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QUESTIONS: Step by Step Training w Nell

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Re: QUESTIONS: Step by Step Training w Nell

Postby Tatonka » September 5th, 2013, 8:04 pm

Joan... I think the answer would be who do I think will be focused enough to look after a young puppy. People have babies without any help at all, I don't think you need to be really experienced to have a puppy, you just have to want to. Tanya Hubner came here when I had a litter of pups that were a few days old. Tanya worked at the ICU unit at University of Florida Veterinary College, teaching Veterinary Students about ICU care. She wanted to hand raise a puppy, so she took him home with her. He grew up to be Tatonka's Ch. Uncle Fester. Would I do that with most people, no. Did I do it in a minute with Tanya, certainly.

I think that people write articles and do research papers on a lot of things, without any depth of knowledge. You can't study 100 Border Collies, APBT, or German Shepherd Dogs and know what is good for the entire breed. Too many variables and too small a study.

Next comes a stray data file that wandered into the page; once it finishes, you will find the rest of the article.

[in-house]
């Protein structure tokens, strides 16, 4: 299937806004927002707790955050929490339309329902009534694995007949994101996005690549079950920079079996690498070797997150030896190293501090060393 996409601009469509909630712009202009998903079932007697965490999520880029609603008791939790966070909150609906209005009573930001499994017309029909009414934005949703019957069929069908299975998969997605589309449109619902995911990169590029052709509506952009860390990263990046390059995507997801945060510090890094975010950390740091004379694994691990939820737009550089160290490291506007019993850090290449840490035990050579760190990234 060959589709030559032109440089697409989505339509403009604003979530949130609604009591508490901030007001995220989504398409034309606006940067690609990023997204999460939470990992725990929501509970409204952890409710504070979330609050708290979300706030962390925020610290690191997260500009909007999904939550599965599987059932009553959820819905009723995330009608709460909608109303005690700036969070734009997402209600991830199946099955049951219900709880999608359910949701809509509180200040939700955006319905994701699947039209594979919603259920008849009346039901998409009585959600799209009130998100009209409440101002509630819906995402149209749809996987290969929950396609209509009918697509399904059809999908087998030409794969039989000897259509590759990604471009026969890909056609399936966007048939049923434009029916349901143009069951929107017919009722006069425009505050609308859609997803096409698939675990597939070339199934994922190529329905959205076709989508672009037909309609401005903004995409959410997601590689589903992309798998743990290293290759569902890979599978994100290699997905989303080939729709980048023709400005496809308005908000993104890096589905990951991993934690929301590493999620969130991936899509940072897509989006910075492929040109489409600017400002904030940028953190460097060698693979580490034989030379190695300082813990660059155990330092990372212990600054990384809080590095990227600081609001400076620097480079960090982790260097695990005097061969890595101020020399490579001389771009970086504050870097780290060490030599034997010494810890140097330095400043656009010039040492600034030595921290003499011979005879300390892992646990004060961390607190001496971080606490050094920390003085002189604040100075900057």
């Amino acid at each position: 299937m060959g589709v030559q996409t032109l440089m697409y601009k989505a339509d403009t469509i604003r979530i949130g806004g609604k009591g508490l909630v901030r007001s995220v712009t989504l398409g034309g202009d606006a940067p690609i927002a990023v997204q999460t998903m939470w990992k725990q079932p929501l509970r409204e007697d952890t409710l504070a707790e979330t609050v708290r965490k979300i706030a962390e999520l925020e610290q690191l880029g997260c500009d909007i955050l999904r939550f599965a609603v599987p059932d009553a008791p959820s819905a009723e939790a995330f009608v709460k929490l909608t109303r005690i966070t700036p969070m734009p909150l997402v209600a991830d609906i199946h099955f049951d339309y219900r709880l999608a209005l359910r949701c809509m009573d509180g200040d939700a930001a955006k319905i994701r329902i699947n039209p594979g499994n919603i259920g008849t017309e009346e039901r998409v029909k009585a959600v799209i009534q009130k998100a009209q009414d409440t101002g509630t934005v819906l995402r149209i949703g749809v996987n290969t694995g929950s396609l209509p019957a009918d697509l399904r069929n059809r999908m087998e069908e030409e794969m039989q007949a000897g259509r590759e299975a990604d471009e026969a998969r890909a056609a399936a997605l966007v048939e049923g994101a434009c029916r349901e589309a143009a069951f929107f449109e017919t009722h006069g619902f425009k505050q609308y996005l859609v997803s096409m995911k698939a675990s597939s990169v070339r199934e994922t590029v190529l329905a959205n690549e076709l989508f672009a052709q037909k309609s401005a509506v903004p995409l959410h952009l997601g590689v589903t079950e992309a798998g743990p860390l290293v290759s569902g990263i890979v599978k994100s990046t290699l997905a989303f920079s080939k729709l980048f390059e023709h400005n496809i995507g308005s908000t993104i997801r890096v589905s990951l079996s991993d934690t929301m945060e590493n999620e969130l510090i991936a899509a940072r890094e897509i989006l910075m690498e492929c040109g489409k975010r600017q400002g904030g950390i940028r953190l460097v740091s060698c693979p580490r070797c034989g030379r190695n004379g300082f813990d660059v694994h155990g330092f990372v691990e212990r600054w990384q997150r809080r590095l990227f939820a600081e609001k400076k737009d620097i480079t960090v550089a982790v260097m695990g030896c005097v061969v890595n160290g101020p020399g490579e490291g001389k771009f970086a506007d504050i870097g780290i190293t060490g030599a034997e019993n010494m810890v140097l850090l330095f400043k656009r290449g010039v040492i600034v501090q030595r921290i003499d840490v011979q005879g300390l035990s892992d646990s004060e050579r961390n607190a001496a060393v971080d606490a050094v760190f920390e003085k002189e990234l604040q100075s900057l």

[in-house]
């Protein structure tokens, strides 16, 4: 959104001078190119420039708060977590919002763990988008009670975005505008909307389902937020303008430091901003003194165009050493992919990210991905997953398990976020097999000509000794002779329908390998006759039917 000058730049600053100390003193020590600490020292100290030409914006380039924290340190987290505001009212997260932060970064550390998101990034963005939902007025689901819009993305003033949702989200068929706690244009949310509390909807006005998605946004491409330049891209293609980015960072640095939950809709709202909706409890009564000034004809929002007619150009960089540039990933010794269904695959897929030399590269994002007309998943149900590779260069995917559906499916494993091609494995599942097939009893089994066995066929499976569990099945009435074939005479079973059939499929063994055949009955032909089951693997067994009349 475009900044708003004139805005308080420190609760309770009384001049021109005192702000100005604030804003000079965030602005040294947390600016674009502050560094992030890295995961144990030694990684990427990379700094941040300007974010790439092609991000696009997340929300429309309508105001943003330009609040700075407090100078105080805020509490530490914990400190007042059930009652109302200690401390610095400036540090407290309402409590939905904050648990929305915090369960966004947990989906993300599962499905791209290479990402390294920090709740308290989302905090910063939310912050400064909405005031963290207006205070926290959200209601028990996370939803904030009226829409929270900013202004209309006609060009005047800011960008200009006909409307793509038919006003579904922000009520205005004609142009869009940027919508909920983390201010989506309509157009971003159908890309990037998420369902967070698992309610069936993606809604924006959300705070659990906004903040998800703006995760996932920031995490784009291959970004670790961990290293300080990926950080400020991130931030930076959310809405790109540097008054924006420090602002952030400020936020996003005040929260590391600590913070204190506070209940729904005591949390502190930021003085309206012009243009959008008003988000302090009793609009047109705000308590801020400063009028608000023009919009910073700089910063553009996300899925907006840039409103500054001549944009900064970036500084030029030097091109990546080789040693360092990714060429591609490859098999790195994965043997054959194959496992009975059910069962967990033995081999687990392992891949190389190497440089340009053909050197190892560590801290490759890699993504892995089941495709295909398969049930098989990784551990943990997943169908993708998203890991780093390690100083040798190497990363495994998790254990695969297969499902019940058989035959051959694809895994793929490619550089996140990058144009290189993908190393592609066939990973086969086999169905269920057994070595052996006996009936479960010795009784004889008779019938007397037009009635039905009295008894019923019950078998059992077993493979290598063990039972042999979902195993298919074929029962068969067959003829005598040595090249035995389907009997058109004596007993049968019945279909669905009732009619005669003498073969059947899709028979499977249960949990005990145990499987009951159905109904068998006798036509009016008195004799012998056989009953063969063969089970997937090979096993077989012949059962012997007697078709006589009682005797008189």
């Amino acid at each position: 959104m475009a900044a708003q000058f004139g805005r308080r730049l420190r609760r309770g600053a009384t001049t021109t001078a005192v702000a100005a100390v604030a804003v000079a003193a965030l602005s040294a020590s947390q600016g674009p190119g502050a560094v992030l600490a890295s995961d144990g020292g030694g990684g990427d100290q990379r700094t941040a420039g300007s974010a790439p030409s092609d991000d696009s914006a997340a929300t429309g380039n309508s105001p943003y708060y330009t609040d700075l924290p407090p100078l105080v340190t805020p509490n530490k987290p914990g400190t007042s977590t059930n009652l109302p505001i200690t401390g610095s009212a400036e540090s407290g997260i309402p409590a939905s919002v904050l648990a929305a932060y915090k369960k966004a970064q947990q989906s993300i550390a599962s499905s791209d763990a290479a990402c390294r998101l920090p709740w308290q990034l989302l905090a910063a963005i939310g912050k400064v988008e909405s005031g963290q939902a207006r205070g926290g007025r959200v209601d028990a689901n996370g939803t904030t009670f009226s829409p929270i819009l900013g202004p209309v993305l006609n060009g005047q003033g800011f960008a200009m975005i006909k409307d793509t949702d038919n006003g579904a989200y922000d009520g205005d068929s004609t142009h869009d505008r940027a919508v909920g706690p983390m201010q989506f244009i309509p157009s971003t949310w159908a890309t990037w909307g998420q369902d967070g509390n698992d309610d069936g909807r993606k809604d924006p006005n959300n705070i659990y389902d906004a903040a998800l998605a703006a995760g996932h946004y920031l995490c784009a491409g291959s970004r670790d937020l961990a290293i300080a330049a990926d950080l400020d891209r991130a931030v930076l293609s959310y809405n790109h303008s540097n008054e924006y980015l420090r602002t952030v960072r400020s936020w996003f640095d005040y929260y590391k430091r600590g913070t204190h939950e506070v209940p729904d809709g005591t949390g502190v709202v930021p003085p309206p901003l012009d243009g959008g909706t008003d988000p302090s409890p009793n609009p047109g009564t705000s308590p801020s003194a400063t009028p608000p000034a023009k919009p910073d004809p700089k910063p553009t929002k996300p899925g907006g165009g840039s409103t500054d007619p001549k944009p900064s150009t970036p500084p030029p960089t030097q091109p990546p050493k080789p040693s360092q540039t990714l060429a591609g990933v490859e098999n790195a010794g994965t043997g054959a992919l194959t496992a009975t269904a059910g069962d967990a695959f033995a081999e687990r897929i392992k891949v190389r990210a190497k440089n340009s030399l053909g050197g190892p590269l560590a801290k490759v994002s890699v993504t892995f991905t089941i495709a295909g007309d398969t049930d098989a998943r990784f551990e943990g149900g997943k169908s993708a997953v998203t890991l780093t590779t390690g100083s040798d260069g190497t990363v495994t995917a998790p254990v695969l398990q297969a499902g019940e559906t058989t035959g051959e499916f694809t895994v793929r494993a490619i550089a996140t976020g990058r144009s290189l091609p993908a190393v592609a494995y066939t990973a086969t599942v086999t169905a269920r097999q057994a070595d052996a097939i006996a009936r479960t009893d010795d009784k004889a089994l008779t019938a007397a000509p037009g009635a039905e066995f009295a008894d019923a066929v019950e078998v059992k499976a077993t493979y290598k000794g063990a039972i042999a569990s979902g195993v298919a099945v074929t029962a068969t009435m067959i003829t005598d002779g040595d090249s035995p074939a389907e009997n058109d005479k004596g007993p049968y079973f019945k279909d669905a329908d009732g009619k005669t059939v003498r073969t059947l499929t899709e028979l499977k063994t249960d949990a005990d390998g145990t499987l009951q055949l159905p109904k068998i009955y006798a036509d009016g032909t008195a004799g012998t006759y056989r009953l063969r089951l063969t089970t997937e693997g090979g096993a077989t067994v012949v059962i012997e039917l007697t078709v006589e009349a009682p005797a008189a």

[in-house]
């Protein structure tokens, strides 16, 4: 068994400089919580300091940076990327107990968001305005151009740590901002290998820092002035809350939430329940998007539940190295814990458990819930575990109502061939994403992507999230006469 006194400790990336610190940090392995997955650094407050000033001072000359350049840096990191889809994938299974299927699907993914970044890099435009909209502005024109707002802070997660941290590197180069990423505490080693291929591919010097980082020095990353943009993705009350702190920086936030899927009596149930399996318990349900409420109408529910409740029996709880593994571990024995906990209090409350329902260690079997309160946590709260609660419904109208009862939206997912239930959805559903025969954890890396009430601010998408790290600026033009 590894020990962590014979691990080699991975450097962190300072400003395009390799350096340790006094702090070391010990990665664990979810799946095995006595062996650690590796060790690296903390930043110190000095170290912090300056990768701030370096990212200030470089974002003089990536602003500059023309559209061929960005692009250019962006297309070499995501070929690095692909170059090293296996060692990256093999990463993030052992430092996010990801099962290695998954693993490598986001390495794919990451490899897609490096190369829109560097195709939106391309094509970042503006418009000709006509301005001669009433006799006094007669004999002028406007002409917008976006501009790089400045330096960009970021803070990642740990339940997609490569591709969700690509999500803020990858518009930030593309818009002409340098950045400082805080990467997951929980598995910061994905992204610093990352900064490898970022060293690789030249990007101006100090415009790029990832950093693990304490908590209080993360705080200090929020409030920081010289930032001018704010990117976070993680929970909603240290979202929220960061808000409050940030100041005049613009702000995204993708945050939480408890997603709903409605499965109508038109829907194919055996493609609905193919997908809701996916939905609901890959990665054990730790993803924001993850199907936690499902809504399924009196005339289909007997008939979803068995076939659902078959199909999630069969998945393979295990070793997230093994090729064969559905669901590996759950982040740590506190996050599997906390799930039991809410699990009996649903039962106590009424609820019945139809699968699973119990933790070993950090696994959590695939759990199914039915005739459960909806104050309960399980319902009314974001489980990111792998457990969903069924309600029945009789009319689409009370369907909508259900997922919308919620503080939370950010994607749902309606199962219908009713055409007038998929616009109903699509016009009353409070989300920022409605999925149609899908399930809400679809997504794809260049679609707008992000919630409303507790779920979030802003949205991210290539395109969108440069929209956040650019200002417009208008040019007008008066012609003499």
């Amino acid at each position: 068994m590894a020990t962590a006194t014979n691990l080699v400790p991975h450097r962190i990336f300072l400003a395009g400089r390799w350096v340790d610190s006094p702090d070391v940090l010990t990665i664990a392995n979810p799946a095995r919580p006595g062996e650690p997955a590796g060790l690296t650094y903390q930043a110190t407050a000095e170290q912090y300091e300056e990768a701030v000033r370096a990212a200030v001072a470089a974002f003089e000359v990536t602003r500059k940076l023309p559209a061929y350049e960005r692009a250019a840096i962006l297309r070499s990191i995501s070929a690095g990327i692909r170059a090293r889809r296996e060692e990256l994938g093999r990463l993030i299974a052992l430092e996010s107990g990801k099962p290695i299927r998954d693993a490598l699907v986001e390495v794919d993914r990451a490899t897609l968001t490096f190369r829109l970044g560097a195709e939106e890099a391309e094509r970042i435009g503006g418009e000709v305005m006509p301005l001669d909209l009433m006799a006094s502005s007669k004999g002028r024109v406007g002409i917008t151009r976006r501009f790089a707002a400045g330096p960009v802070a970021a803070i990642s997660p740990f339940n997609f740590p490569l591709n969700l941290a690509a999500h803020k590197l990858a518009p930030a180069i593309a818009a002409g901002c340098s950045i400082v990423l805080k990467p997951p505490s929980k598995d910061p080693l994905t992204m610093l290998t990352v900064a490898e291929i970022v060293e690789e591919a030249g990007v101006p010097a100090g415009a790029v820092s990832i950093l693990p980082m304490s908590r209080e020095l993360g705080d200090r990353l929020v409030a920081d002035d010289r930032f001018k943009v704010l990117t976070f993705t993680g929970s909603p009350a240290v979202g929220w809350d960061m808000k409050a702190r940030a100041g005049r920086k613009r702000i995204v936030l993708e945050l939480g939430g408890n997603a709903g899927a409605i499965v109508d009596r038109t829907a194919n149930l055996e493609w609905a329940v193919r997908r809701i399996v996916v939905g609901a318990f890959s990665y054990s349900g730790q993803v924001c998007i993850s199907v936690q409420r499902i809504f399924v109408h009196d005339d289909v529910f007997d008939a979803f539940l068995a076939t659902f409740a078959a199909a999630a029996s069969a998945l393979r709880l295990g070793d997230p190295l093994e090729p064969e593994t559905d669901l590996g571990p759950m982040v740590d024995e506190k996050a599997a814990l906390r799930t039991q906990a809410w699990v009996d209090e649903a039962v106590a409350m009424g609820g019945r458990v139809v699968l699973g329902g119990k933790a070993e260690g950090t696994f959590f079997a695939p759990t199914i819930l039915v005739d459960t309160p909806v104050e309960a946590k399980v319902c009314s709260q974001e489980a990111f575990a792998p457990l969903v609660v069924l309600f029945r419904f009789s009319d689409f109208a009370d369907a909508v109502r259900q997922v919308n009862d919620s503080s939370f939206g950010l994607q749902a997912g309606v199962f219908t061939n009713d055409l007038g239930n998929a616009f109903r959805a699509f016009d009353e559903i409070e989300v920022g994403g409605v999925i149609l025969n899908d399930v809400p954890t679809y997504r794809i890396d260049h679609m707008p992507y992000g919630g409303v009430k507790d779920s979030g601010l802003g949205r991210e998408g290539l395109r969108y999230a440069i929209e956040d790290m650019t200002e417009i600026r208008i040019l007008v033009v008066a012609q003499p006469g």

Since our dogs are highly vaccinated, and 6 week old puppies rarely get Parvo, it is unlikely that a young pup would be any more susceptible to Parvo than an older puppy. Actually, the age you most want to worry about is the age people usually bring their puppies out, 11 - 14 weeks. Also, Nell was always a go getter. She was at home anywhere you set her down. Her sister is the same way. That's one of the reasons why Nell was such a good choice for Diane, and Ayego Mad (her sister) as a potential brood bitch for us. A related cross is hard to find, especially when you are as distrustful as I am when it comes to pedigrees. A related cross will give you what you already have, but with different individuals adding a little Clorox to the gene pool, as well as a couple of dogs that are unrelated, high quality dogs that share the same traits. A match made in heaven... if it all works out.

I also agree with the never getting into a fight plan. Let them grab a dog or two and it becomes more fun than they can pass up. The same is true in opposite. Have one beaten up badly as a youngster and they will be ruined. I don't allow older dogs to thump my pups. What another breed might do is OK, but what an APBT could and will do in a minute, isn't. I like to have them play with the Staffords, if I think they need "dog time". The Staffords are kind, will play and rough house, but never ever cross the line.
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Re: QUESTIONS: Step by Step Training w Nell

Postby PibChick » September 5th, 2013, 8:07 pm

After thinking more on this and the effect of early socialization on dogs, I would say that as far as breeding prospects go, there are some compelling arguments for why one would not want to socialize heavily. Why one would want to see a dog in its natural state so-to-say.